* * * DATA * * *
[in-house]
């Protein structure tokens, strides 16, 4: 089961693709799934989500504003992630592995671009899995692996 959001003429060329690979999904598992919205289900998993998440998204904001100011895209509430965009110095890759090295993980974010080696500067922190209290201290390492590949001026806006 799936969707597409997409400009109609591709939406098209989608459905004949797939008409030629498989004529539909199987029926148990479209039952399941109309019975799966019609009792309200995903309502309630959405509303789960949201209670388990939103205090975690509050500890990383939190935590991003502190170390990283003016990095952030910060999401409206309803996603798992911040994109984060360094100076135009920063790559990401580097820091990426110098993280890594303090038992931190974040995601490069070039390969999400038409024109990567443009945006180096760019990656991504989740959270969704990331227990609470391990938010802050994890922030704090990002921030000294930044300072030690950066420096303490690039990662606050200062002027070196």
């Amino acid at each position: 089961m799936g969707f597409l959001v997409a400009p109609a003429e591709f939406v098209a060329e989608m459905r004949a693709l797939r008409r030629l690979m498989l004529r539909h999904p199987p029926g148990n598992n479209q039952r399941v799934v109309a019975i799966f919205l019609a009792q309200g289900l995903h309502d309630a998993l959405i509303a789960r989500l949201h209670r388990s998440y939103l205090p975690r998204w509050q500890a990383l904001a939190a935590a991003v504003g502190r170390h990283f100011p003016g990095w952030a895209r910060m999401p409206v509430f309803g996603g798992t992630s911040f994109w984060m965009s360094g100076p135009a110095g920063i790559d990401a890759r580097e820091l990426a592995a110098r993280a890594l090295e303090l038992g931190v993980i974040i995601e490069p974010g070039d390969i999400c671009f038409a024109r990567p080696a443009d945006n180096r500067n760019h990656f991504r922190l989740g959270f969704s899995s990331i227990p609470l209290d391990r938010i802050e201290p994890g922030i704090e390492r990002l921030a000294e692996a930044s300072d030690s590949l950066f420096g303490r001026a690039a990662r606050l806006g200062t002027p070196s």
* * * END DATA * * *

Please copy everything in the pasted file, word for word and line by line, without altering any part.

[in-house]
């Protein structure tokens, strides 16, 4: 089961693709799934989500504003992630592995671009899995692996 959001003429060329690979999904598992919205289900998993998440998204904001100011895209509430965009110095890759090295993980974010080696500067922190209290201290390492590949001026806006 799936969707597409997409400009109609591709939406098209989608459905004949797939008409030629498989004529539909199987029926148990479209039952399941109309019975799966019609009792309200995903309502309630959405509303789960949201209670388990939103205090975690509050500890990383939190935590991003502190170390990283003016990095952030910060999401409206309803996603798992911040994109984060360094100076135009920063790559990401580097820091990426110098993280890594303090038992931190974040995601490069070039390969999400038409024109990567443009945006180096760019990656991504989740959270969704990331227990609470391990938010802050994890922030704090990002921030000294930044300072030690950066420096303490690039990662606050200062002027070196």
């Amino acid at each position: 089961m799936g969707f597409l959001v997409a400009p109609a003429e591709f939406v098209a060329e989608m459905r004949a693709l797939r008409r030629l690979m498989l004529r539909h999904p199987p029926g148990n598992n479209q039952r399941v799934v109309a019975i799966f919205l019609a009792q309200g289900l995903h309502d309630a998993l959405i509303a789960r989500l949201h209670r388990s998440y939103l205090p975690r998204w509050q500890a990383l904001a939190a935590a991003v504003g502190r170390h990283f100011p003016g990095w952030a895209r910060m999401p409206v509430f309803g996603g798992t992630s911040f994109w984060m965009s360094g100076p135009a110095g920063i790559d990401a890759r580097e820091l990426a592995a110098r993280a890594l090295e303090l038992g931190v993980i974040i995601e490069p974010g070039d390969i999400c671009f038409a024109r990567p080696a443009d945006n180096r500067n760019h990656f991504r922190l989740g959270f969704s899995s990331i227990p609470l209290d391990r938010i802050e201290p994890g922030i704090e390492r990002l921030a000294e692996a930044s300072d030690s590949l950066f420096g303490r001026a690039a990662r606050l806006g200062t002027p070196s």